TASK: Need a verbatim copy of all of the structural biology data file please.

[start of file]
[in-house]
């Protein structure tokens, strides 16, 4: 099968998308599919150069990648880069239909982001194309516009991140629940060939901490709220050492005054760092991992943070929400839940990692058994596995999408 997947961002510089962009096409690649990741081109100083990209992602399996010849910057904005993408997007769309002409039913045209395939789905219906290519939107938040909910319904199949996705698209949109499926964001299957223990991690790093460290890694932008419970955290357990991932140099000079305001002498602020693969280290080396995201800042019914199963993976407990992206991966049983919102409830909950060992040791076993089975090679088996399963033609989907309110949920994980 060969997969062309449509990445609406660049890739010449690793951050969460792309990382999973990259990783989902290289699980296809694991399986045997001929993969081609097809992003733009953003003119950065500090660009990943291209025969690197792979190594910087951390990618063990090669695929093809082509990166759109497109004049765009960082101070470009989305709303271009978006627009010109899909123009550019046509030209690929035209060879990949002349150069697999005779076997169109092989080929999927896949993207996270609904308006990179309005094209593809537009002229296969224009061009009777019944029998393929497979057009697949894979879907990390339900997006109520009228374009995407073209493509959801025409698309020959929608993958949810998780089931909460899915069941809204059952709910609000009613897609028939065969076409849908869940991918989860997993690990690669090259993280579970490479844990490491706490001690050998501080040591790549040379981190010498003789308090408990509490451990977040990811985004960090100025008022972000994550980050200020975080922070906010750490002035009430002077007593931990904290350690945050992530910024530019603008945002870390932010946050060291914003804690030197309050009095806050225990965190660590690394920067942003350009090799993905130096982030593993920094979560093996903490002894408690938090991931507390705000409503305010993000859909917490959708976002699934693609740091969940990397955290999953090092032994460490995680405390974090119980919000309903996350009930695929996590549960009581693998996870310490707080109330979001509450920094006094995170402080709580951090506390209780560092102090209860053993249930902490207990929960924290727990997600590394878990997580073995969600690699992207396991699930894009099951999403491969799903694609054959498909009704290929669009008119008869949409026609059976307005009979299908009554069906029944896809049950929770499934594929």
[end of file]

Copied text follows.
[in-house]
């Protein structure tokens, strides 16, 4: 099968998308599919150069990648880069239909982001194309516009991140629940060939901490709220050492005054760092991992943070929400839940990692058994596995999408 997947961002510089962009096409690649990741081109100083990209992602399996010849910057904005993408997007769309002409039913045209395939789905219906290519939107938040909910319904199949996705698209949109499926964001299957223990991690790093460290890694932008419970955290357990991932140099000079305001002498602020693969280290080396995201800042019914199963993976407990992206991966049983919102409830909950060992040791076993089975090679088996399963033609989907309110949920994980 060969997969062309449509990445609406660049890739010449690793951050969460792309990382999973990259990783989902290289699980296809694991399986045997001929993969081609097809992003733009953003003119950065500090660009990943291209025969690197792979190594910087951390990618063990090669695929093809082509990166759109497109004049765009960082101070470009989305709303271009978006627009010109899909123009550019046509030209690929035209060879990949002349150069697999005779076997169109092989080929999927896949993207996270609904308006990179309005094209593809537009002229296969224009061009009777019944029998393929497979057009697949894979879907990390339900997006109520009228374009995407073209493509959801025409698309020959929608993958949810998780089931909460899915069941809204059952709910609000009613897609028939065969076409849908869940991918989860997993690990690669090259993280579970490479844990490491706490001690050998501080040591790549040379981190010498003789308090408990509490451990977040990811985004960090100025008022972000994550980050200020975080922070906010750490002035009430002077007593931990904290350690945050992530910024530019603008945002870390932010946050060291914003804690030197309050009095806050225990965190660590690394920067942003350009090799993905130096982030593993920094979560093996903490002894408690938090991931507390705000409503305010993000859909917490959708976002699934693609740091969940990397955290999953090092032994460490995680405390974090119980919000309903996350009930695929996590549960009581693998996870310490707080109330979001509450920094006094995170402080709580951090506390209780560092102090209860053993249930902490207990929960924290727990997600590394878990997580073995969600690699992207396991699930894009099951999403491969799903694609054959498909009704290929669009008119008869949409026609059976307005009979299908009554069906029944896809049950929770499934594929």